This week holds Holy Monday, Holy Tuesday, and Holy Wednesday. Maundy Thursday. Good Friday. Holy Saturday, then, finally, Easter. Holy Week. I’m reading Between Midnight and Dawn: A Literary Guide to Prayer for Lent, Holy Week, and Eastertide, gathered and edited by Sarah Arthur. It’s Sarah’s third devotional guide. I wrote about another, At the Still Point, on this blog last summer.
On these pages Sarah brings together Scripture, poetry, and literature for the purpose of prayer, for the purpose of Word informing word and visa versa, for the purpose of sparking imagination in service to truth.
I’ve jumped ahead to the readings for Maundy Thursday with its title “Accused,” the day of the last supper and Jesus’s arrest and midnight trial. From Psalm 35: “Ruthless witnesses come forward…” From the prophet Isaiah: “He was opposed and afflicted yet he did not open his mouth.” From Mark 14: the narrative of the first hours after Jesus’s arrest. From Revelation: an angel delivers judgment. From a poem by Hannah Faith Notess: the images of the blood sacrifice of Passover startle the soothing comforts of bread and wine and a well laid table. From a poem by Jill Peláez Paumgartner: Jesus’s silence before Pilate is “the silence of termites. / It is the silence of the vein of silver / underneath the mountain’s / grimace….” From a poem by Luci Show: “fallen knees / under a whole world’s weight….” From the Brothers Karamazov by Fyodor Dostoevsky: an excerpt from the epic and genius scene of the Grand Inquisitor, a fictitious story of Jesus being brought to trial again during the Spanish Inquisition and challenged for his responses to the three temptations of Satan.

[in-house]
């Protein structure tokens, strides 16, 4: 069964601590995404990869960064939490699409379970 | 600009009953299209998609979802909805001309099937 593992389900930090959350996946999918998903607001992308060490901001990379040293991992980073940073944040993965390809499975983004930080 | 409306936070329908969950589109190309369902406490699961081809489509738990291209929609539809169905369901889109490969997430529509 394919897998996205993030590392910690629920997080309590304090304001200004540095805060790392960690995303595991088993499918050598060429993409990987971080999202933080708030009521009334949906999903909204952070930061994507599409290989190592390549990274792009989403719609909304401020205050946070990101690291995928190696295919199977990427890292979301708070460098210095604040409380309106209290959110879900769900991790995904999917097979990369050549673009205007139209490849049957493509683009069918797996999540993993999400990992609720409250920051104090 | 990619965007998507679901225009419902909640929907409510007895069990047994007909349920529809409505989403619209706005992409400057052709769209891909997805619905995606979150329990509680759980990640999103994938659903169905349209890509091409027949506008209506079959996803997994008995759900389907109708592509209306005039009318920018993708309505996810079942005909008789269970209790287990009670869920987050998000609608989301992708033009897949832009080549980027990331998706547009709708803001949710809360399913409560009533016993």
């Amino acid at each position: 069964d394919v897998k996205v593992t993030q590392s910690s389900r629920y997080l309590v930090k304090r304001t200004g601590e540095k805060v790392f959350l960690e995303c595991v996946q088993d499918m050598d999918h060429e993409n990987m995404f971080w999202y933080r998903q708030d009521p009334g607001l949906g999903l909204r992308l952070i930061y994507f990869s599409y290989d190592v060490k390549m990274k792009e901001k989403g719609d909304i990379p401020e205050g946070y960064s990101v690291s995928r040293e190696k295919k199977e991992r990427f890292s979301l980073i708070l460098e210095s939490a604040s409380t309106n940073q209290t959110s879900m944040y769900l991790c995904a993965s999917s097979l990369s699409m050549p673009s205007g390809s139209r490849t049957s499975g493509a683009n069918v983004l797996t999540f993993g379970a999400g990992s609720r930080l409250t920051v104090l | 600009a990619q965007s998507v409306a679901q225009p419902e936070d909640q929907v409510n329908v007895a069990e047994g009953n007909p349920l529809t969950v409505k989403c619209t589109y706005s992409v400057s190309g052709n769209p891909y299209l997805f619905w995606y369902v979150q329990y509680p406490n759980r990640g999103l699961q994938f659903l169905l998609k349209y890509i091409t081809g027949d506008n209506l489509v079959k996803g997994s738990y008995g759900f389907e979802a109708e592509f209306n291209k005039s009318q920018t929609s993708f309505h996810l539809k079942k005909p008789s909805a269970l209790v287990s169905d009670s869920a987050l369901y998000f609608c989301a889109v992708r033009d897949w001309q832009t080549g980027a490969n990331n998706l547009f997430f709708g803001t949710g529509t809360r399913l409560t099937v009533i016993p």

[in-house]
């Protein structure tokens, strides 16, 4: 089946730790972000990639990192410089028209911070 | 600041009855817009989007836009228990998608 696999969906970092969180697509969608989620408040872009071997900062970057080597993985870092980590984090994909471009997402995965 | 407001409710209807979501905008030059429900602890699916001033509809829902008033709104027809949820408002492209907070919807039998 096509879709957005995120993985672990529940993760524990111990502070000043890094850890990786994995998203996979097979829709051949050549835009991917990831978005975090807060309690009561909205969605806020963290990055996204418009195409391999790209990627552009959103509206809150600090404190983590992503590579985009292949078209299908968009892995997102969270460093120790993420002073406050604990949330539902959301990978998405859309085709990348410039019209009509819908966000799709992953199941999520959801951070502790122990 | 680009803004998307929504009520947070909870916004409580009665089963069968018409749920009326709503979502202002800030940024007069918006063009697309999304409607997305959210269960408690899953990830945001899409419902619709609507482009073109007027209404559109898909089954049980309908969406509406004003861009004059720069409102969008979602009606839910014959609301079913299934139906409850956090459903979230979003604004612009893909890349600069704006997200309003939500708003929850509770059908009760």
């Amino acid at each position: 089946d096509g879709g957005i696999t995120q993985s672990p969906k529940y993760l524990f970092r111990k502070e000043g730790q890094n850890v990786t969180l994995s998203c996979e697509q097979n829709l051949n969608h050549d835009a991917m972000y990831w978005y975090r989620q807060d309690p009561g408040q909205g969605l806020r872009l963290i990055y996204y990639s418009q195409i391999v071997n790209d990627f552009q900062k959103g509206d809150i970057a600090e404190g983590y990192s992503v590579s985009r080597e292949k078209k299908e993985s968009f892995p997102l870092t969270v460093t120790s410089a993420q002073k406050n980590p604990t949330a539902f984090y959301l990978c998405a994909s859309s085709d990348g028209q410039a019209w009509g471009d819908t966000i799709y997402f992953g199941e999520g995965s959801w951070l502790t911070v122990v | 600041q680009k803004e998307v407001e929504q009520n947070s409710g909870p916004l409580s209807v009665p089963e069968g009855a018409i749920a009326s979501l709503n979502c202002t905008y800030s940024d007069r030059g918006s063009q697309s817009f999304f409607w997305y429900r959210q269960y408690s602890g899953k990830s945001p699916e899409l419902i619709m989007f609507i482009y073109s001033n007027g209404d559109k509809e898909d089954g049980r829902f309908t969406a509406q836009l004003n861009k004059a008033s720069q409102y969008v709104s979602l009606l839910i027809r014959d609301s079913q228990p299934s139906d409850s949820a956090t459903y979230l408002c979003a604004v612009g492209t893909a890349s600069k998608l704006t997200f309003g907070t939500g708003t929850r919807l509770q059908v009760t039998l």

Recently I asked Sarah some questions about the book and her process.